- Practice stress-reducing techniques, like deep breathing, meditation, or yoga. One study found that period pain was twice as common in women who were stressed out than in women with low stress. Stress can also make the cramps you have more severe.
If lifestyle changes and home remedies aren’t enough to ease your cramps, ask your doctor about trying an over-the-counter pain reliever. These include:
Stronger medications like mefenamic acid (Ponstel) are available by prescription to treat more severe pain.
To get the most benefit from your pain reliever, start taking it right at the beginning of your period, or when your cramps first start. Keep taking it until your symptoms improve.
Taking birth control pills can also help control period pain. The hormones in birth control lower the amount of prostaglandins produced in your uterus. A drop in prostaglandins can reduce both cramps and blood flow.
Other reasons for ovarian pain in perimenopause
Not all pain during perimenopause is the result of period cramps. A couple of health conditions can also cause this symptom.
Ovarian cysts are fluid-filled sacs that form on a woman’s ovaries. Normally, cysts don’t cause any problems.
But if a cyst is large or it ruptures, it can cause:
- pain in your abdomen on the side of the cyst
- a feeling of fullness in your belly
A cyst rarely causes cramping. Usually, the pain is sudden and sharp.
During your reproductive years, cysts can be caused by:
After your periods stop, the most common causes of cysts include:
- fluid buildup in the ovary
- non-cancerous growths
Although most cysts are harmless, symptoms can indicate you have a larger cyst. And since your risk for ovarian cancer increases as you age, it’s worth seeing your doctor to have your symptoms checked out. You can see your primary care doctor or a gynecologic oncologist.
- Epithelial cell tumors start from cells lining the surface of the ovary.
- Germ cell tumors start from cells that produce eggs.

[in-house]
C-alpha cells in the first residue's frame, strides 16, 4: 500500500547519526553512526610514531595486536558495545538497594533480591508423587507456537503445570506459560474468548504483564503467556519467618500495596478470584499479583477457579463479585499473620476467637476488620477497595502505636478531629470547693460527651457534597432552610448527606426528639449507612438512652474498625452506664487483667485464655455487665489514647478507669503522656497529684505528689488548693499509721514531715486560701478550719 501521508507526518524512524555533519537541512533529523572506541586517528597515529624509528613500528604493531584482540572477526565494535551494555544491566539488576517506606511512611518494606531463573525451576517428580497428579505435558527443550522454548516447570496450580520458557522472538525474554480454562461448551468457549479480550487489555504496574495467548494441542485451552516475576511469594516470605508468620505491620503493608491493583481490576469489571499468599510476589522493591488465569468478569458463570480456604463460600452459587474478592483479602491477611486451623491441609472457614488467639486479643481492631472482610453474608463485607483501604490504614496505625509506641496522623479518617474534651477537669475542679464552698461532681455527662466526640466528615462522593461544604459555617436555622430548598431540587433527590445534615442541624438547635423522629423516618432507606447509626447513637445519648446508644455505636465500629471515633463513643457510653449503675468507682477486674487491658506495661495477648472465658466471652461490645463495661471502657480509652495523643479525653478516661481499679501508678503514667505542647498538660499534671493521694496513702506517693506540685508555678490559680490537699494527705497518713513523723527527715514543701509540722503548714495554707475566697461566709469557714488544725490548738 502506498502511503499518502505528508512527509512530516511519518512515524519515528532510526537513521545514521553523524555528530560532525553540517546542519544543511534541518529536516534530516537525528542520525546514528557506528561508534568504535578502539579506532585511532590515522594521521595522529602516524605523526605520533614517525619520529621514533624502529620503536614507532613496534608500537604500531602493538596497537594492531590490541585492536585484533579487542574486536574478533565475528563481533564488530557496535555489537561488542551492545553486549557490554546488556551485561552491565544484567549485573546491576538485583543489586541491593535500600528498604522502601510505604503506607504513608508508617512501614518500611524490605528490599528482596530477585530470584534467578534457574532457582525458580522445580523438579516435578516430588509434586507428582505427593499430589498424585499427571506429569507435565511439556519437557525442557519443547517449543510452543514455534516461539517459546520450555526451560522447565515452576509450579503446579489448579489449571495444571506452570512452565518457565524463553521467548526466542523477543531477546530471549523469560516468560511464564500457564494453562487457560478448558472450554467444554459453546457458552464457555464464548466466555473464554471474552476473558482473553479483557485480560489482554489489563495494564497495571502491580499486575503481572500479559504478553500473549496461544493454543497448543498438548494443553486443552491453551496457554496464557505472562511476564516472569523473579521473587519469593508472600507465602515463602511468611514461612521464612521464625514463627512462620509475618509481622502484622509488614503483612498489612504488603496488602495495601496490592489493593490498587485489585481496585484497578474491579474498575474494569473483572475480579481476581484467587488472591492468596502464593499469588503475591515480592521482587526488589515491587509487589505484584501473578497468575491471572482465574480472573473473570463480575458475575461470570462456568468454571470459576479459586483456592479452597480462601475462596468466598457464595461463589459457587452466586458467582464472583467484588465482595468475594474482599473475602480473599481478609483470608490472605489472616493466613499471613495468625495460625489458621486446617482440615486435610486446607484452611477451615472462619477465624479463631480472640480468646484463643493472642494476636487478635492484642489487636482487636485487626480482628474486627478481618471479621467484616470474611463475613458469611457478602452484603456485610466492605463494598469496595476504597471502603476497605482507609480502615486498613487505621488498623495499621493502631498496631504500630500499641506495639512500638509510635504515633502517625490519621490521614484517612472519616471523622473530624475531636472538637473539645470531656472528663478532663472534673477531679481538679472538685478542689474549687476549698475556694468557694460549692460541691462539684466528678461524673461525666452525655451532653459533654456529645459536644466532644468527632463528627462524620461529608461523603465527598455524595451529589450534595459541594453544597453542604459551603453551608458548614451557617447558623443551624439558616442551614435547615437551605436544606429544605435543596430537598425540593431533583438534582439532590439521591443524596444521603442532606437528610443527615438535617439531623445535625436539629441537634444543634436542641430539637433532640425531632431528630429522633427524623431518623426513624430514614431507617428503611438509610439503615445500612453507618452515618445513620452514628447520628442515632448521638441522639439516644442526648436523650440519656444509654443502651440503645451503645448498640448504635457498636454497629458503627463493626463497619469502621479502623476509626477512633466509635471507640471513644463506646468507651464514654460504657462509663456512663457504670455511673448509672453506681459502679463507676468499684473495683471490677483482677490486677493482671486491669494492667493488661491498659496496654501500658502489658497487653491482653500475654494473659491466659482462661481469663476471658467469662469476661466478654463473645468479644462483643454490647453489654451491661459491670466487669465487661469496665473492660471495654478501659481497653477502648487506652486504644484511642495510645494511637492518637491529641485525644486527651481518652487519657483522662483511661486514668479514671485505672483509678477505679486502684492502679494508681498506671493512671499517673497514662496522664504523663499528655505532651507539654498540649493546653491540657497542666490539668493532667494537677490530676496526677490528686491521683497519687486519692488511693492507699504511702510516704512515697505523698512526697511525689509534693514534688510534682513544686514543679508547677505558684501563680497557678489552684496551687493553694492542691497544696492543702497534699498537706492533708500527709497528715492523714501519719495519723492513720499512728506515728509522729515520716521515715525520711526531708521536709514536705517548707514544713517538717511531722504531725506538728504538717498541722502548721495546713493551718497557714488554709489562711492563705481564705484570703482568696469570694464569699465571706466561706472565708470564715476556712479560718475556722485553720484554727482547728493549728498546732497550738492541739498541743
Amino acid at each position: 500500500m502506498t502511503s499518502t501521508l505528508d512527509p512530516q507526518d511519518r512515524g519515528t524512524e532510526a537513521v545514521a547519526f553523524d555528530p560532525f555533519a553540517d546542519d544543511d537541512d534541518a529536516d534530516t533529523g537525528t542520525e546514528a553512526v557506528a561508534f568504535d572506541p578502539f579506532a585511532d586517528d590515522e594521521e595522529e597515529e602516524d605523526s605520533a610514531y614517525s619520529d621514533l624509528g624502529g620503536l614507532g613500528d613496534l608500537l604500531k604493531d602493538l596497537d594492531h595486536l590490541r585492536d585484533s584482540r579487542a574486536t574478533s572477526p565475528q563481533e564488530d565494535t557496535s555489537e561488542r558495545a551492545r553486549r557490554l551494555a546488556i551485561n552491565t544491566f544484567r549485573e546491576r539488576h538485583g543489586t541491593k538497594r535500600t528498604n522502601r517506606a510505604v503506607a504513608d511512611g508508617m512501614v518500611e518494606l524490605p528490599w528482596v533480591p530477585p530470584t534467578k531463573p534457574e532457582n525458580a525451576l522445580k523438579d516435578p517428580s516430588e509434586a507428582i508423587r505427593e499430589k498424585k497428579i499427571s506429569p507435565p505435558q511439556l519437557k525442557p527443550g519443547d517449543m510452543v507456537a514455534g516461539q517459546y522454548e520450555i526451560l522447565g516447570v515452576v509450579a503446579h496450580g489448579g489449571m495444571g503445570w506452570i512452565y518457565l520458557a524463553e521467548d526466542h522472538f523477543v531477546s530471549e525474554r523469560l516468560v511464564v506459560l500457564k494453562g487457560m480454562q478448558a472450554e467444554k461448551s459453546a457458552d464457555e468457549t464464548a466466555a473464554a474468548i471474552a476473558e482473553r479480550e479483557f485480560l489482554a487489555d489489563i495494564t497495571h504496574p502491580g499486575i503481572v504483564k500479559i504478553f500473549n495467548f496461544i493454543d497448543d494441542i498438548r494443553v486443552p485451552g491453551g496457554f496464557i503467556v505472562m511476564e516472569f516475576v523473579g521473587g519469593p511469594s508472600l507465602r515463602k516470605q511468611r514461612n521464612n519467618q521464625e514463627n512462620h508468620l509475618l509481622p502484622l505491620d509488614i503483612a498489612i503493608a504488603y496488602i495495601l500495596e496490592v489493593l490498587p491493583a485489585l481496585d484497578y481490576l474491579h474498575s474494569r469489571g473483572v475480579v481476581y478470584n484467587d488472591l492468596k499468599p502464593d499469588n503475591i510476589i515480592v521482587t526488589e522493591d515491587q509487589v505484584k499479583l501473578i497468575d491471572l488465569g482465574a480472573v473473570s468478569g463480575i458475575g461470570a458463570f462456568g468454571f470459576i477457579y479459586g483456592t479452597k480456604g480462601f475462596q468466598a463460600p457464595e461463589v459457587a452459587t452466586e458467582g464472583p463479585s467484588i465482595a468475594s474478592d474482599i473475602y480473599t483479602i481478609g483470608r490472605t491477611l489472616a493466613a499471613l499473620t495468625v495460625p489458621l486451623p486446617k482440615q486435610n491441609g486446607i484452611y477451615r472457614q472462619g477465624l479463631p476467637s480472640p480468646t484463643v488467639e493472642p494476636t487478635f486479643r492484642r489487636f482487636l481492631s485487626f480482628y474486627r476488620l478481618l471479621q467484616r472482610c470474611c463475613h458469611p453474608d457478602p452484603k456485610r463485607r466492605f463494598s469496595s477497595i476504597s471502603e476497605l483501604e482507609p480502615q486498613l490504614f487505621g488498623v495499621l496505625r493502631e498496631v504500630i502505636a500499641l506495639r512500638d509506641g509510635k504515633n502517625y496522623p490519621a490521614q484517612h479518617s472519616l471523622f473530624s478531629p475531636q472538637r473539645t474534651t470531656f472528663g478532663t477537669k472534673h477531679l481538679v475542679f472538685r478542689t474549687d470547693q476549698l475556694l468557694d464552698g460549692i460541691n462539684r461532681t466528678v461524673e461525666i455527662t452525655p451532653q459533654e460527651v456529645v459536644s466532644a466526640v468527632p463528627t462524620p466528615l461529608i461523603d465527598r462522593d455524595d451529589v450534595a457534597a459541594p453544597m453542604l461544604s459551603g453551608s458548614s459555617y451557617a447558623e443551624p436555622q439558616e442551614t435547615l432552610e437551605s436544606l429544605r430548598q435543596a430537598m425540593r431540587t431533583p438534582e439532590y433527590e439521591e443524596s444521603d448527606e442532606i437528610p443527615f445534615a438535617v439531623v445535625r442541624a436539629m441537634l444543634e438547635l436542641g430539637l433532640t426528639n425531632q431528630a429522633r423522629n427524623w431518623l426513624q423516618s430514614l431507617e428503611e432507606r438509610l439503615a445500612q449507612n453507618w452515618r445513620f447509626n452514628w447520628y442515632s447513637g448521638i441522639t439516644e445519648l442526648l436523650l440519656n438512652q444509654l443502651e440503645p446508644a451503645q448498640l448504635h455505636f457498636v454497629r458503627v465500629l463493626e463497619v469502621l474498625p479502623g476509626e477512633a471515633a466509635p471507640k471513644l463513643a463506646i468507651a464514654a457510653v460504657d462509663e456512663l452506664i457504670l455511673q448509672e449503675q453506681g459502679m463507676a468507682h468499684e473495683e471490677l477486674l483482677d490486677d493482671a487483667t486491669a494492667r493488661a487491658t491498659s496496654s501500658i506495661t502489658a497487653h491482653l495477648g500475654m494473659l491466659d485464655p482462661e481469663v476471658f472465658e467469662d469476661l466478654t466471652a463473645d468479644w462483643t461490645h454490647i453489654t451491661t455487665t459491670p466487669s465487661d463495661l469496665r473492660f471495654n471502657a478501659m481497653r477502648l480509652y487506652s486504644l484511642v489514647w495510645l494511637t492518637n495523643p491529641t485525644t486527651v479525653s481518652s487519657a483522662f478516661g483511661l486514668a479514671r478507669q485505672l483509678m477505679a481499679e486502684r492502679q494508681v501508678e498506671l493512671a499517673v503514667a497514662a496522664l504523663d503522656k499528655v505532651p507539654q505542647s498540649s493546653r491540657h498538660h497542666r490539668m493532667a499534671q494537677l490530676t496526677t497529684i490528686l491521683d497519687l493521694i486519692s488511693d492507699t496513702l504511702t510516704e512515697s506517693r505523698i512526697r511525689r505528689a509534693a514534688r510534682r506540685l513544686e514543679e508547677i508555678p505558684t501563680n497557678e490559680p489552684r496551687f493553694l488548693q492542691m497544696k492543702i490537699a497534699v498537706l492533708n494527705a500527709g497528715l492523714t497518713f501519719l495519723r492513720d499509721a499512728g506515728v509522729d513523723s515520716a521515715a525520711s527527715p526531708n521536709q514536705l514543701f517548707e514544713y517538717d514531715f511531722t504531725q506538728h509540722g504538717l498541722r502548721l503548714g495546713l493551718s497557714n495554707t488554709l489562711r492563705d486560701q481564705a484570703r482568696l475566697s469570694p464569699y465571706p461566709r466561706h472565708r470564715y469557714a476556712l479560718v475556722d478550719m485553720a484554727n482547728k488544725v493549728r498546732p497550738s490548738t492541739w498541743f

- Stromal tumors start from cells that produce the hormones estrogen and progesterone.
Your risk for ovarian cancer increases as you get older. Most ovarian cancers start after menopause.
Symptoms of this cancer include:
- pain in your abdomen or pelvis
- feeling full quickly after you eat
- an urgent need to urinate
- pain during sex
- changes in your menstrual cycle
Many other, noncancerous conditions can also cause these symptoms. Still, if you have symptoms, it’s a good idea to see your doctor for an exam.
When to see your doctor
If your cramps are severe, life-disrupting, or persistent, see your doctor. You should also make an appointment if:
- You just started getting cramps for the first time in your life, or they’ve become more severe.
- You’re experiencing other symptoms, like heavy bleeding, weight loss, or dizziness.
During the exam, your doctor will ask about your medical history and symptoms. Your doctor will also check your reproductive organs. You may get imaging tests, such as an ultrasound or CT scan, to find out if a problem with your ovaries is causing your cramps.
What to expect
Perimenopause is a transitional period that typically lasts for a few years. Your cramps should subside once you fully transition to menopause and your periods end. If your periods stop but the cramps continue, see your doctor.